Filter 712 comprises a first delay line comprising a series combination of delay units 73 (shown as rectangles with a z-1 therein), each having an input and an output, two multipliers 74 (shown as circles with a times (X) sign therein), each having first and second inputs and an output, two multipliers 76 (shown as circles with a times (X) sign therein), each having first and second inputs and an output, two accumulators 75 (shown as circles with a sigma (Σ) sign therein), each having first and second inputs and an output with individual feedback paths there around coupling the output to the first input thereof, a series combination of delay units 77 (shown as rectangles with a z31 1 therein), and adders 78 (shown as circles with a plus (+) sign therein) having first and second inputs and an output. Each of multipliers 76 has a different multiplication factor which varies from H0 to H1. Accumulators 75 are essentially two input adders with memory which function such that the previous output is fed back to the first input thereof and added to the signal next applied to the second input thereof. The signal at the first input thereof is always the same as the previous output signal.
Error control apparatus 710 comprises a subtracter 81 (shown as a circle with a plus (+) sign therein) having a plus (+) input and a minus (-) input and an output, and a multiplier 82 (shown as a circle with a times (X) sign therein) having first and second inputs and an output. With respect to subtracter 81, a signal applied to the negative input is subtracted from a signal applied to the plus input and the result appears at the output. Multiplier 82, which is optional and can be eliminated in some applications, has an input coupled to 2 mu. This introduces a gain factor at the output of multiplier 82 such that a signal applied to the second input of multiplier 82 is multiplied by 2 mu and the result (shown as G(k) appears at the output of multiplier 82.
In adaptive filter 700, samples of an input signal x(k) at an input line 70 are coupled to the input of a first delay unit 73, to the minus input of subtracter 81, and to first inputs of each of multipliers 76. The output of the first delay unit 73 is connected to the input of the second delay unit 73 and to a first input of the first multiplier 74. The output of the second delay unit 73 is connected to the first input of the second multiplier 74.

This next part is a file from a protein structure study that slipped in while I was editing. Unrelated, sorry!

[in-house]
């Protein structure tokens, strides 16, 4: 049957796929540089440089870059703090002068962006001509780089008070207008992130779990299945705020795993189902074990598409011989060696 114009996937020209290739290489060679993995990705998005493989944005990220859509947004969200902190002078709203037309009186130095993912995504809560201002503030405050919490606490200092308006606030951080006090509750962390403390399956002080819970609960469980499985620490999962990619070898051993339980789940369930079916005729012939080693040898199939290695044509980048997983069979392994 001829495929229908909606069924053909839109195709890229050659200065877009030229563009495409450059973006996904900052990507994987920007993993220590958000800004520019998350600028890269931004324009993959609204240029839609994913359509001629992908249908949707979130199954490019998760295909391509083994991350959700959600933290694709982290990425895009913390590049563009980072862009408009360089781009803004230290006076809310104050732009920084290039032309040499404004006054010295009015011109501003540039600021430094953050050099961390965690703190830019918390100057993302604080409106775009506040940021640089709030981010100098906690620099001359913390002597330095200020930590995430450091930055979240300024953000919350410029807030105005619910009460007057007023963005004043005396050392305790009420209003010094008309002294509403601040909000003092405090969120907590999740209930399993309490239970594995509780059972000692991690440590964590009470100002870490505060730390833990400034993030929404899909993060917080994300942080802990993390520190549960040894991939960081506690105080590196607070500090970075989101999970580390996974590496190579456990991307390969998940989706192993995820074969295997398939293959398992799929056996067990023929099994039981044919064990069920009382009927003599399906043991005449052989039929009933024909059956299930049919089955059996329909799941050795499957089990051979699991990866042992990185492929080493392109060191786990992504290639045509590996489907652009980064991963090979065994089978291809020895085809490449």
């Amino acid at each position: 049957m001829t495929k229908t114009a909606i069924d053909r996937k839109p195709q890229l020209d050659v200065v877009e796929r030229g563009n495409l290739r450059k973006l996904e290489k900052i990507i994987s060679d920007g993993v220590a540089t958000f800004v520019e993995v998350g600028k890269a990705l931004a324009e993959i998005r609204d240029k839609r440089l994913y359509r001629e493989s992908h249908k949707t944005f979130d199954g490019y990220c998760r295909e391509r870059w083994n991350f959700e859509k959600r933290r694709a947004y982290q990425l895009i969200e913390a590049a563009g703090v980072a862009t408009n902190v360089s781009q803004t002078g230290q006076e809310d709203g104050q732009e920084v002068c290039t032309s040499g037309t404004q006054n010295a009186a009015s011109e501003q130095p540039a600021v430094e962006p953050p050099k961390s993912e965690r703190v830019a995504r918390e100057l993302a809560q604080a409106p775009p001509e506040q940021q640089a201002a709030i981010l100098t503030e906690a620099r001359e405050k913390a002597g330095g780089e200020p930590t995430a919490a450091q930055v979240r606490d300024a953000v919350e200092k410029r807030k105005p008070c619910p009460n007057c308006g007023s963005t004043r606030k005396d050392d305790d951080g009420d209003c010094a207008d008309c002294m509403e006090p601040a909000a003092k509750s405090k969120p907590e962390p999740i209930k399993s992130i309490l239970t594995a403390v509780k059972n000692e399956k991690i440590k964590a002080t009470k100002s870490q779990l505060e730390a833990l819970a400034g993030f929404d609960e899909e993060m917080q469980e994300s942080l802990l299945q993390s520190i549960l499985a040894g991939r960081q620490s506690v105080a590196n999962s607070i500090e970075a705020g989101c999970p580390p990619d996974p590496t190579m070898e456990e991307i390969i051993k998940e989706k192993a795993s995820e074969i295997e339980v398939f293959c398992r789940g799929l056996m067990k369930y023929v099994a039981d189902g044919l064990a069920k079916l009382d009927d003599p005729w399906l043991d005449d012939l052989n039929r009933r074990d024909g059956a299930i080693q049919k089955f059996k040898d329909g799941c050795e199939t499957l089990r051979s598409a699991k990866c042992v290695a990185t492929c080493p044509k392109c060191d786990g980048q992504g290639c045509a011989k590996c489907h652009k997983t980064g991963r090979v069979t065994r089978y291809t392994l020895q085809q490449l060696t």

In the second delay line a first adder 78 (shown on the rightmost side of FIG. 7) has a first input grounded through a line 79 and has the output thereof connected to the input of a delay unit 77. The output of this delay unit 77 is connected to a first input of the second adder 78. An output of the second adder 78 is coupled to the input of a second delay unit 77. The output of the second delay unit 77 is connected to a plus (+) input of the subtracter 81 and to an output line 80 on which an adaptive filter 700 output signal y(k) is generated. The second input of each of adders 78 is connected to an output of a separate multiplier 76. Each second input of a combiner 75 is coupled to an output of a separate multiplier 74. The output and a first input of each of accumulators 75 is coupled to a first input of a separate multiplier 76. The output of subtracter 81, at which an error signal e(k) is generated, is coupled through multiplier 82 and then through a line 71 to second inputs of multipliers 74. The output of multiplier 82 is shown as gain adjusted signal G(k) which is e(k) times 2 mu (the gain factor of multiplier 82).
In operation the adaptive filter 700 receives signal x(k) to be processed on input line 70. This signal is delayed in delay units 73 to form prior samples which are applied to individual input terminals of multipliers 74. The output signal of each of multipliers 74 is applied in turn to a second input of a separate accumulator 75. The output signals from accumulators 75 are applied to second inputs of individual multipliers 76, whose outputs in turn are combined in the second delay line including delay units 77 and adders 78 to form the present output signal y(k) on line 80. An input signal x(k) is combined in subtracter 81 with an output signal y(k) to form error signal e(k) which is given a gain factor by multiplier 82 and becomes G(k) on line 71, which is coupled to the respective second inputs of individual multipliers 74. The outputs of multipliers 74 provide correlation between the input signal x(k) with the output signal y(k) to accumulators 75. This successive correlated data is compared and effectively ratcheted in such a way as to effect an averaging function. The resultant averaged and correlated signals are next applied to inputs of multipliers 76, to which the present input sample x(k) is applied to second inputs thereof. Thus, updating signals, the outputs of accumulators 75, are first applied to multipliers 76 to create the present output signal y(k).